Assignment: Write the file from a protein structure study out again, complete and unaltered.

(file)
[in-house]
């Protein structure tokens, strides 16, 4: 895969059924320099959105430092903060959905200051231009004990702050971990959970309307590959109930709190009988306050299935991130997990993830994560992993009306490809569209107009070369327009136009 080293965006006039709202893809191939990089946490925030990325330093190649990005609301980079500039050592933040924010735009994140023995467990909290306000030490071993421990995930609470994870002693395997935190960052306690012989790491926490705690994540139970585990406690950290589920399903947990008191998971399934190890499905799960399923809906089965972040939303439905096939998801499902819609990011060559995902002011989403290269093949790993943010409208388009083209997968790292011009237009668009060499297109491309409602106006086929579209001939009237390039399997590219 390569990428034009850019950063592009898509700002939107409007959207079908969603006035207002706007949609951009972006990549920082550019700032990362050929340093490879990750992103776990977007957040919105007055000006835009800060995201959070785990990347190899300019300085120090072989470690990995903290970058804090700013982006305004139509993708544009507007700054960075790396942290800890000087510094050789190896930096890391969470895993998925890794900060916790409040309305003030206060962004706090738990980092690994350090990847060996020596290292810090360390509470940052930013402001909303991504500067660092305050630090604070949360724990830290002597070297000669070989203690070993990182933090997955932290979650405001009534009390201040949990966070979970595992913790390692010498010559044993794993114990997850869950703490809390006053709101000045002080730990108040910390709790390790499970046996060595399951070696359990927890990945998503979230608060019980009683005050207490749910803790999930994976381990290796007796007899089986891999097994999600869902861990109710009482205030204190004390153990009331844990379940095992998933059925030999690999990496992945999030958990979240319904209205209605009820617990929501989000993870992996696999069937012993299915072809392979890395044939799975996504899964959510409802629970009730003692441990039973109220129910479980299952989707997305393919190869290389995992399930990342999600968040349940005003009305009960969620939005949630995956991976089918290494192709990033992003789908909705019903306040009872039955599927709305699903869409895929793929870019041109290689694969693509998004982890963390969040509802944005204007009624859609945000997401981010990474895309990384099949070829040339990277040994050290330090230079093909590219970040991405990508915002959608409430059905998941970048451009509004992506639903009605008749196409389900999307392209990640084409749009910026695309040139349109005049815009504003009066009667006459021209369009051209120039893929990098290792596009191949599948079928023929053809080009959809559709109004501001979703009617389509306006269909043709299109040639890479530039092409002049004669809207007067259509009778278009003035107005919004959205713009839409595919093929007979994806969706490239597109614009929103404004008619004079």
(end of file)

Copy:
[in-house]
């Protein structure tokens, strides 16, 4: 895969059924320099959105430092903060959905200051231009004990702050971990959970309307590959109930709190009988306050299935991130997990993830994560992993009306490809569209107009070369327009136009 080293965006006039709202893809191939990089946490925030990325330093190649990005609301980079500039050592933040924010735009994140023995467990909290306000030490071993421990995930609470994870002693395997935190960052306690012989790491926490705690994540139970585990406690950290589920399903947990008191998971399934190890499905799960399923809906089965972040939303439905096939998801499902819609990011060559995902002011989403290269093949790993943010409208388009083209997968790292011009237009668009060499297109491309409602106006086929579209001939009237390039399997590219 390569990428034009850019950063592009898509700002939107409007959207079908969603006035207002706007949609951009972006990549920082550019700032990362050929340093490879990750992103776990977007957040919105007055000006835009800060995201959070785990990347190899300019300085120090072989470690990995903290970058804090700013982006305004139509993708544009507007700054960075790396942290800890000087510094050789190896930096890391969470895993998925890794900060916790409040309305003030206060962004706090738990980092690994350090990847060996020596290292810090360390509470940052930013402001909303991504500067660092305050630090604070949360724990830290002597070297000669070989203690070993990182933090997955932290979650405001009534009390201040949990966070979970595992913790390692010498010559044993794993114990997850869950703490809390006053709101000045002080730990108040910390709790390790499970046996060595399951070696359990927890990945998503979230608060019980009683005050207490749910803790999930994976381990290796007796007899089986891999097994999600869902861990109710009482205030204190004390153990009331844990379940095992998933059925030999690999990496992945999030958990979240319904209205209605009820617990929501989000993870992996696999069937012993299915072809392979890395044939799975996504899964959510409802629970009730003692441990039973109220129910479980299952989707997305393919190869290389995992399930990342999600968040349940005003009305009960969620939005949630995956991976089918290494192709990033992003789908909705019903306040009872039955599927709305699903869409895929793929870019041109290689694969693509998004982890963390969040509802944005204007009624859609945000997401981010990474895309990384099949070829040339990277040994050290330090230079093909590219970040991405990508915002959608409430059905998941970048451009509004992506639903009605008749196409389900999307392209990640084409749009910026695309040139349109005049815009504003009066009667006459021209369009051209120039893929990098290792596009191949599948079928023929053809080009959809559709109004501001979703009617389509306006269909043709299109040639890479530039092409002049004669809207007067259509009778278009003035107005919004959205713009839409595919093929007979994806969706490239597109614009929103404004008619004079």